Review: Extraordinary Knowing
Posted on Tuesday, 21 January, 2014 | 1 comment
Columnist: Kathleen Meadows
A while ago, I was asked to do a tarot reading for a university professor. A somewhat uncommon request. I donít get a lot of university professors, doctors, lawyers or professionals requesting a psychic reading whether itís tarot or any other methodology. I do get a few however, and they always want absolute promises and assurances that our work together will remain strictly confidential. They believe but they donít want anyone else to know they believe. There remains a lot of prejudice against the practice among the more logically oriented of the professional group.
I do have other professionals asking for readings with much more equanimity; such as, nurses, social workers, chiropractors, naturalpathic practitioners, and massage therapists. They seem to be more open to the notion that the unseen world is accessible through unusual means and the guidance offered will be like no other they might acquire through other avenues. I probably get more requests from professionals than most because of my Masterís degree in Religion and Culture.
This particular university professor said he wanted a reading on a woman heíd been in love with for some time. They lived half way around the world from each other and only connected briefly every so many months. He wanted to know if that situation would ever change. Would they have an opportunity to really make go of it, for example by living together in the same country. He said he had searched the net for a reputable psychic because of a book heíd read recently titled, "Extraordinary Knowing" by Elizabeth Lloyd Mayer, Ph.D.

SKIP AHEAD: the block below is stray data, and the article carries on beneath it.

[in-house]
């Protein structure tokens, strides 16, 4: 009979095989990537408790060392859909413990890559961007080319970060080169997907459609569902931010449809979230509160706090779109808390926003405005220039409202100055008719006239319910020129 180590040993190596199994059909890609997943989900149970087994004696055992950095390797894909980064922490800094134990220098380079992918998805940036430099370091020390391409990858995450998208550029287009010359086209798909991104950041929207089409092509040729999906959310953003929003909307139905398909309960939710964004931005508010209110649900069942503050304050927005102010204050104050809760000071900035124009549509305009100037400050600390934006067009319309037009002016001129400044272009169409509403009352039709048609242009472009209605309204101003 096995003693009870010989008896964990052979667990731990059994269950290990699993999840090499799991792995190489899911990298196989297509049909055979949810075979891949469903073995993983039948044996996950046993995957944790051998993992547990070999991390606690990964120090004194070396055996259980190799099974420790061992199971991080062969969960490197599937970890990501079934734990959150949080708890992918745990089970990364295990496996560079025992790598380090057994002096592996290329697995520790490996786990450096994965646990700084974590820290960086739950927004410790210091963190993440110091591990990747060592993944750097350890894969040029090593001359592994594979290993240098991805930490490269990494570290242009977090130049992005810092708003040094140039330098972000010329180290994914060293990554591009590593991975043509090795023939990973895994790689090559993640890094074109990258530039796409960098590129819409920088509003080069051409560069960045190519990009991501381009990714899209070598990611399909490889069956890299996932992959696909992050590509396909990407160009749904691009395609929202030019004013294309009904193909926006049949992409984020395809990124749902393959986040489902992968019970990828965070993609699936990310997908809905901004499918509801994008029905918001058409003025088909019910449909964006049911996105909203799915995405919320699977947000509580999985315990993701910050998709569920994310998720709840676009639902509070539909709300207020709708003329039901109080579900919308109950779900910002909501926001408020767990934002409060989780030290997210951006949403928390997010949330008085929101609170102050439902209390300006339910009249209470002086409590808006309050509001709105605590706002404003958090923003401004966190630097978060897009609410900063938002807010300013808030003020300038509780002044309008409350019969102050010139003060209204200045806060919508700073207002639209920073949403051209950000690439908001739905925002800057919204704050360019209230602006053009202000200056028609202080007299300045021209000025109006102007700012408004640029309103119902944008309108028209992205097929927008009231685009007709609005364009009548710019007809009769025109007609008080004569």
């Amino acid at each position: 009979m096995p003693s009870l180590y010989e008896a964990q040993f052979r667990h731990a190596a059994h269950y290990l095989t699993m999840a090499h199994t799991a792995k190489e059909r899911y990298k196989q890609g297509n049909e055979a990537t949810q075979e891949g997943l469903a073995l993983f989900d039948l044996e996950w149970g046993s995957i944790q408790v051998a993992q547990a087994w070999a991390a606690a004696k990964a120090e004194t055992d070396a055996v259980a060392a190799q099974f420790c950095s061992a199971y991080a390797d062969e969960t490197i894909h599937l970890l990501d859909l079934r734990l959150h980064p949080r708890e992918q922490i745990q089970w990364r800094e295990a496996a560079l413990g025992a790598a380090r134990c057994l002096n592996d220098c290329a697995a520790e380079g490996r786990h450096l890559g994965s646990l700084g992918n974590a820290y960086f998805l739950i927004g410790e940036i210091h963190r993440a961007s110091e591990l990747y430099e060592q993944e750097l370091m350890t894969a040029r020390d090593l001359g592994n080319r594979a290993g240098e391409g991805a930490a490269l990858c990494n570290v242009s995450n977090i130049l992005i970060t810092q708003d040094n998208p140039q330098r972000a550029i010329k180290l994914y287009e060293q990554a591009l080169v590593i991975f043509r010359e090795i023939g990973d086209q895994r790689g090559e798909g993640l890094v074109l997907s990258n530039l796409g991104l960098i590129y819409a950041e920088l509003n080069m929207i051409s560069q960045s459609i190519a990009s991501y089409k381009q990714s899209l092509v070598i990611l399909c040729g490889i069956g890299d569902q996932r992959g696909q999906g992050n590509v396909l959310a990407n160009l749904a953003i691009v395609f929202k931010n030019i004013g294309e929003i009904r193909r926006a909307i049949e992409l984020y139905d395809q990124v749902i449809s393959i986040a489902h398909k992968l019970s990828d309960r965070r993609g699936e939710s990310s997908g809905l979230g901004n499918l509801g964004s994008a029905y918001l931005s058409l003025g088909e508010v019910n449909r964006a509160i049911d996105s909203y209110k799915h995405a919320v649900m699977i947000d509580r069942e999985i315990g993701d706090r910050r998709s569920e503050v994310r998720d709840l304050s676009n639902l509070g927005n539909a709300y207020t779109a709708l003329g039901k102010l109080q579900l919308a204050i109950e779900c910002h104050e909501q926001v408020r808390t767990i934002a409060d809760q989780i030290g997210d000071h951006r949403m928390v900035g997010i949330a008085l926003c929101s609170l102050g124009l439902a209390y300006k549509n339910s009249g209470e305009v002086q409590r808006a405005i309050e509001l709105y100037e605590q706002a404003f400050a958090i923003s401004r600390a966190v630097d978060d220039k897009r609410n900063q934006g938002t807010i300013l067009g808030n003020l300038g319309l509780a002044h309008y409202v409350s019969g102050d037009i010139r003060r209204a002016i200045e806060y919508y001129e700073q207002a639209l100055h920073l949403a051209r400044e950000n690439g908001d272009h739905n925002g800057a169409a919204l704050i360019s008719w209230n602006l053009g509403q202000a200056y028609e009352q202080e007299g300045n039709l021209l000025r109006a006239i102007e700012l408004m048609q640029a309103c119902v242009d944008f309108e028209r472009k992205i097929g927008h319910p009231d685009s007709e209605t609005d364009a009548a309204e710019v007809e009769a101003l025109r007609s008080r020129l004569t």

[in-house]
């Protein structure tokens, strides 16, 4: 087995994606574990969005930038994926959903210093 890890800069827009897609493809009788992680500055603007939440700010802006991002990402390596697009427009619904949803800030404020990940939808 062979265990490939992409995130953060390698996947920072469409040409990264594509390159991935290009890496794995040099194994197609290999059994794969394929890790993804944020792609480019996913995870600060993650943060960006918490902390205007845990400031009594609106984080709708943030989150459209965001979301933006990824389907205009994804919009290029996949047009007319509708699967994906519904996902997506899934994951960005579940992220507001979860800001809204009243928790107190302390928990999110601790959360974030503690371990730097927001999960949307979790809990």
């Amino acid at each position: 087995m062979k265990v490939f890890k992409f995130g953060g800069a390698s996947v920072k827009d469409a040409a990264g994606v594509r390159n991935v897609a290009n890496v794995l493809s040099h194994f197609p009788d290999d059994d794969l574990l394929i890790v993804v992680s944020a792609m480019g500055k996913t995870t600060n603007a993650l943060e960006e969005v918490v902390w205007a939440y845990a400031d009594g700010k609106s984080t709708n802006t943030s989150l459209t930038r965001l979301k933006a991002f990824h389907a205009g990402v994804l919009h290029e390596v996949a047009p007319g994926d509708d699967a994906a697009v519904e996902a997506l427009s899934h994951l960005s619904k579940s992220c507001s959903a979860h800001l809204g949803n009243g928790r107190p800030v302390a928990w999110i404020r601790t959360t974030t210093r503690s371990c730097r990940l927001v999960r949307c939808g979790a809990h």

He advised me to read that book, declaring enthusiastically that I would, ďlove itĒ. I did buy a copy and have read it a few times. If you are interested in telepathy, clairvoyance and anything psychic you would love this book too. Elizabeth died shortly after the book was published which is a sad loss for all of us. I have little doubt there were many more books on the subject of the paranormal in her to be brought into the world.
Elizabeth became fascinated with all things psychic after her sonís violin was stolen at a concert. A beautiful and rare instrument, they were both devastated at the loss. She did everything in her power to recover the violin and in the end she turned to a dowser for help. The dowser identified where the violin was presently residing. Elizabeth promptly put up posters in the area. She described the violin offering a substantial reward with no questions asked. Within a few days, she received a call with an invite to meet to do an exchange, the reward for the violin.
This led Elizabeth on a journey of exploration into the psychic sciences. Her journey was extensive and scientific. She takes the reader into the worlds of remote viewing, dreams, telepathy and the whole field of paranormal research. She wonders often throughout her book why so much of this authentic scientific material has been buried, squelched, and obviously suppressed. Iíve wondered that too for a long time. Is it the churchís influence? After all they have managed to squelch a lot of movie productions such as any follow up sequences to The Compass. Is it the governmentsí work? Maybe all of them are in on this one.
The truth is that the paranormal does exist and if youíre interested in reading a book that pulls all the research together in one easy-to-read text you would enjoy Elizabethís book. The book of course is out of print but you should be able to find a copy online through various used books sites.
Kathleen Meadows, M.A.
http://www.psychicanada.comArticle Copyright© Kathleen Meadows - reproduced with permission.
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